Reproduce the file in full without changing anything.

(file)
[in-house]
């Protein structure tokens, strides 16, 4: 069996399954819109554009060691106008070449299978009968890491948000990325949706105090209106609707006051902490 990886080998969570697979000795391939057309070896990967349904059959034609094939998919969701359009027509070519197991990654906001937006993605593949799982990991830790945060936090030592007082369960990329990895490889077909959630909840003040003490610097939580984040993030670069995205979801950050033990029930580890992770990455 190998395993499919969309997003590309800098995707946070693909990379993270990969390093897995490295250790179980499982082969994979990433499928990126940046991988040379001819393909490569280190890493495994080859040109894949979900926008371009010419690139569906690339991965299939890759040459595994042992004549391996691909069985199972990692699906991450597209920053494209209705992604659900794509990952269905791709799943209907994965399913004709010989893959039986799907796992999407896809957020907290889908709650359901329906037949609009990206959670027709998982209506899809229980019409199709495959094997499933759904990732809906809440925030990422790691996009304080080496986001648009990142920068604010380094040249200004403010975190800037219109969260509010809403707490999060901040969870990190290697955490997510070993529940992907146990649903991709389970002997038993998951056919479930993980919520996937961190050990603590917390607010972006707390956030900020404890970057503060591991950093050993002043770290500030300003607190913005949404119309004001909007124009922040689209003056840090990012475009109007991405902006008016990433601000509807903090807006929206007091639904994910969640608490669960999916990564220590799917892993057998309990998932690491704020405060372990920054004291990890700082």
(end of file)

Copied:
[in-house]
């Protein structure tokens, strides 16, 4: 069996399954819109554009060691106008070449299978009968890491948000990325949706105090209106609707006051902490 990886080998969570697979000795391939057309070896990967349904059959034609094939998919969701359009027509070519197991990654906001937006993605593949799982990991830790945060936090030592007082369960990329990895490889077909959630909840003040003490610097939580984040993030670069995205979801950050033990029930580890992770990455 190998395993499919969309997003590309800098995707946070693909990379993270990969390093897995490295250790179980499982082969994979990433499928990126940046991988040379001819393909490569280190890493495994080859040109894949979900926008371009010419690139569906690339991965299939890759040459595994042992004549391996691909069985199972990692699906991450597209920053494209209705992604659900794509990952269905791709799943209907994965399913004709010989893959039986799907796992999407896809957020907290889908709650359901329906037949609009990206959670027709998982209506899809229980019409199709495959094997499933759904990732809906809440925030990422790691996009304080080496986001648009990142920068604010380094040249200004403010975190800037219109969260509010809403707490999060901040969870990190290697955490997510070993529940992907146990649903991709389970002997038993998951056919479930993980919520996937961190050990603590917390607010972006707390956030900020404890970057503060591991950093050993002043770290500030300003607190913005949404119309004001909007124009922040689209003056840090990012475009109007991405902006008016990433601000509807903090807006929206007091639904994910969640608490669960999916990564220590799917892993057998309990998932690491704020405060372990920054004291990890700082």